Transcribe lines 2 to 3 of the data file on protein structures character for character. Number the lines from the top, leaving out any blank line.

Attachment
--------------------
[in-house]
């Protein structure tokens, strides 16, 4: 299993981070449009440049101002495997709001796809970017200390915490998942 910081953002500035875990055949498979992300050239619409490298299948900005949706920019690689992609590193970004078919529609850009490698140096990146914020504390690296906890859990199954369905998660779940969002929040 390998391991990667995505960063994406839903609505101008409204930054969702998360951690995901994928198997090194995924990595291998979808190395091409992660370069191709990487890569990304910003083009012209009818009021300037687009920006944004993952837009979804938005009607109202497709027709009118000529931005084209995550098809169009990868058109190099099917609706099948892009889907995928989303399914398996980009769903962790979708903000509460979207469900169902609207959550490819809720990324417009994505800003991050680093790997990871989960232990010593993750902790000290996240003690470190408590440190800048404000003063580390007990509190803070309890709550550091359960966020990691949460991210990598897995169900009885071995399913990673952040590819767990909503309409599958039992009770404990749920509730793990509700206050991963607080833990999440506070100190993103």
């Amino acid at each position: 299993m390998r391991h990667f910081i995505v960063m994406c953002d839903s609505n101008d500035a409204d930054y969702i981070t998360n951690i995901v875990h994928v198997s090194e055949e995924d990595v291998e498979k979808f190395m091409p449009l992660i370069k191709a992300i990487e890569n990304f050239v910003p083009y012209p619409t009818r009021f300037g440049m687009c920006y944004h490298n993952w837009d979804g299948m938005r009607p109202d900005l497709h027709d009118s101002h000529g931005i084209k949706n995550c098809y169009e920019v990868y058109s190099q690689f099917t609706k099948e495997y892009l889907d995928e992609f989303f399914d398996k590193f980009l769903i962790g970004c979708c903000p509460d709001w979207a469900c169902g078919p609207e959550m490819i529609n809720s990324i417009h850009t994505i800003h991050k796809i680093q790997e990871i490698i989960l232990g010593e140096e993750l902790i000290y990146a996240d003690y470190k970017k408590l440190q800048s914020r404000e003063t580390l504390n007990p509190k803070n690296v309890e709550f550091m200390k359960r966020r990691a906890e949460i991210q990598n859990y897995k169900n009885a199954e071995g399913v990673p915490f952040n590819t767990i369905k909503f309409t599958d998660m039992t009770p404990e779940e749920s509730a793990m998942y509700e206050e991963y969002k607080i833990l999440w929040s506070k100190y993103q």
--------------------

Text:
């Protein structure tokens, strides 16, 4: 299993981070449009440049101002495997709001796809970017200390915490998942 910081953002500035875990055949498979992300050239619409490298299948900005949706920019690689992609590193970004078919529609850009490698140096990146914020504390690296906890859990199954369905998660779940969002929040 390998391991990667995505960063994406839903609505101008409204930054969702998360951690995901994928198997090194995924990595291998979808190395091409992660370069191709990487890569990304910003083009012209009818009021300037687009920006944004993952837009979804938005009607109202497709027709009118000529931005084209995550098809169009990868058109190099099917609706099948892009889907995928989303399914398996980009769903962790979708903000509460979207469900169902609207959550490819809720990324417009994505800003991050680093790997990871989960232990010593993750902790000290996240003690470190408590440190800048404000003063580390007990509190803070309890709550550091359960966020990691949460991210990598897995169900009885071995399913990673952040590819767990909503309409599958039992009770404990749920509730793990509700206050991963607080833990999440506070100190993103």
């Amino acid at each position: 299993m390998r391991h990667f910081i995505v960063m994406c953002d839903s609505n101008d500035a409204d930054y969702i981070t998360n951690i995901v875990h994928v198997s090194e055949e995924d990595v291998e498979k979808f190395m091409p449009l992660i370069k191709a992300i990487e890569n990304f050239v910003p083009y012209p619409t009818r009021f300037g440049m687009c920006y944004h490298n993952w837009d979804g299948m938005r009607p109202d900005l497709h027709d009118s101002h000529g931005i084209k949706n995550c098809y169009e920019v990868y058109s190099q690689f099917t609706k099948e495997y892009l889907d995928e992609f989303f399914d398996k590193f980009l769903i962790g970004c979708c903000p509460d709001w979207a469900c169902g078919p609207e959550m490819i529609n809720s990324i417009h850009t994505i800003h991050k796809i680093q790997e990871i490698i989960l232990g010593e140096e993750l902790i000290y990146a996240d003690y470190k970017k408590l440190q800048s914020r404000e003063t580390l504390n007990p509190k803070n690296v309890e709550f550091m200390k359960r966020r990691a906890e949460i991210q990598n859990y897995k169900n009885a199954e071995g399913v990673p915490f952040n590819t767990i369905k909503f309409t599958d998660m039992t009770p404990e779940e749920s509730a793990m998942y509700e206050e991963y969002k607080i833990l999440w929040s506070k100190y993103q």